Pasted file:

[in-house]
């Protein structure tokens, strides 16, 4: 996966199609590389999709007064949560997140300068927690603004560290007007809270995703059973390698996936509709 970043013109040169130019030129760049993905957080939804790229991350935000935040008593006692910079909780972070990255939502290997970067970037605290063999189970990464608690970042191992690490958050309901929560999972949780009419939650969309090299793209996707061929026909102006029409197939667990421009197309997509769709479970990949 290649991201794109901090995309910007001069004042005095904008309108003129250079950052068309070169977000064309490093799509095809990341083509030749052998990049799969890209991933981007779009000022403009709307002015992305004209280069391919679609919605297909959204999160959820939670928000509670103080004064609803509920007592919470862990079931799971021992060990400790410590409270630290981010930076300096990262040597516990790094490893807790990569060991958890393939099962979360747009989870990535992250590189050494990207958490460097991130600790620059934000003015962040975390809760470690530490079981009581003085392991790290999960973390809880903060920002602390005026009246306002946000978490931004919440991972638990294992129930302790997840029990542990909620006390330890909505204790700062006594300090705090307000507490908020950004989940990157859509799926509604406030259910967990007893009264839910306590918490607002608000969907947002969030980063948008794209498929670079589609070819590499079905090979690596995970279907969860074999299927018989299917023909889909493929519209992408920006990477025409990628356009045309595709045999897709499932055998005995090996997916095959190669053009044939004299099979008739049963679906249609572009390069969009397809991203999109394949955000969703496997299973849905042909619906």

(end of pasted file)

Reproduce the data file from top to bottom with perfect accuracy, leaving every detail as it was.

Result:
[in-house]
């Protein structure tokens, strides 16, 4: 996966199609590389999709007064949560997140300068927690603004560290007007809270995703059973390698996936509709 970043013109040169130019030129760049993905957080939804790229991350935000935040008593006692910079909780972070990255939502290997970067970037605290063999189970990464608690970042191992690490958050309901929560999972949780009419939650969309090299793209996707061929026909102006029409197939667990421009197309997509769709479970990949 290649991201794109901090995309910007001069004042005095904008309108003129250079950052068309070169977000064309490093799509095809990341083509030749052998990049799969890209991933981007779009000022403009709307002015992305004209280069391919679609919605297909959204999160959820939670928000509670103080004064609803509920007592919470862990079931799971021992060990400790410590409270630290981010930076300096990262040597516990790094490893807790990569060991958890393939099962979360747009989870990535992250590189050494990207958490460097991130600790620059934000003015962040975390809760470690530490079981009581003085392991790290999960973390809880903060920002602390005026009246306002946000978490931004919440991972638990294992129930302790997840029990542990909620006390330890909505204790700062006594300090705090307000507490908020950004989940990157859509799926509604406030259910967990007893009264839910306590918490607002608000969907947002969030980063948008794209498929670079589609070819590499079905090979690596995970279907969860074999299927018989299917023909889909493929519209992408920006990477025409990628356009045309595709045999897709499932055998005995090996997916095959190669053009044939004299099979008739049963679906249609572009390069969009397809991203999109394949955000969703496997299973849905042909619906």